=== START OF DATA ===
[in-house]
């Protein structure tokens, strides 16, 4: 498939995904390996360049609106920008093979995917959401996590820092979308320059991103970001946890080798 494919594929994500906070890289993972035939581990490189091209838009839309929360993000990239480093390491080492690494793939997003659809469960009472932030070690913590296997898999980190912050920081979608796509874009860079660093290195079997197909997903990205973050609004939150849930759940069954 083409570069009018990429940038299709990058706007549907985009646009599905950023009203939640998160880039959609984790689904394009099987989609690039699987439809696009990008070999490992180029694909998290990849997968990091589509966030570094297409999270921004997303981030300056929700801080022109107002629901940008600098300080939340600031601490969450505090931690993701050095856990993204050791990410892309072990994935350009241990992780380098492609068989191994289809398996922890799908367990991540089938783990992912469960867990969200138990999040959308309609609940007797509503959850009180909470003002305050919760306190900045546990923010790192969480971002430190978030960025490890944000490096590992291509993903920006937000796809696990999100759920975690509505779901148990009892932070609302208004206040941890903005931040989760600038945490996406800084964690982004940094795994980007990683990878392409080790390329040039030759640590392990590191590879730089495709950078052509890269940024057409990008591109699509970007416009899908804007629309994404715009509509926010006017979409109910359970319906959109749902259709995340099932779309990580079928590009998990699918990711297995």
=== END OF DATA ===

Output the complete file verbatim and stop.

[in-house]
């Protein structure tokens, strides 16, 4: 498939995904390996360049609106920008093979995917959401996590820092979308320059991103970001946890080798 494919594929994500906070890289993972035939581990490189091209838009839309929360993000990239480093390491080492690494793939997003659809469960009472932030070690913590296997898999980190912050920081979608796509874009860079660093290195079997197909997903990205973050609004939150849930759940069954 083409570069009018990429940038299709990058706007549907985009646009599905950023009203939640998160880039959609984790689904394009099987989609690039699987439809696009990008070999490992180029694909998290990849997968990091589509966030570094297409999270921004997303981030300056929700801080022109107002629901940008600098300080939340600031601490969450505090931690993701050095856990993204050791990410892309072990994935350009241990992780380098492609068989191994289809398996922890799908367990991540089938783990992912469960867990969200138990999040959308309609609940007797509503959850009180909470003002305050919760306190900045546990923010790192969480971002430190978030960025490890944000490096590992291509993903920006937000796809696990999100759920975690509505779901148990009892932070609302208004206040941890903005931040989760600038945490996406800084964690982004940094795994980007990683990878392409080790390329040039030759640590392990590191590879730089495709950078052509890269940024057409990008591109699509970007416009899908804007629309994404715009509509926010006017979409109910359970319906959109749902259709995340099932779309990580079928590009998990699918990711297995």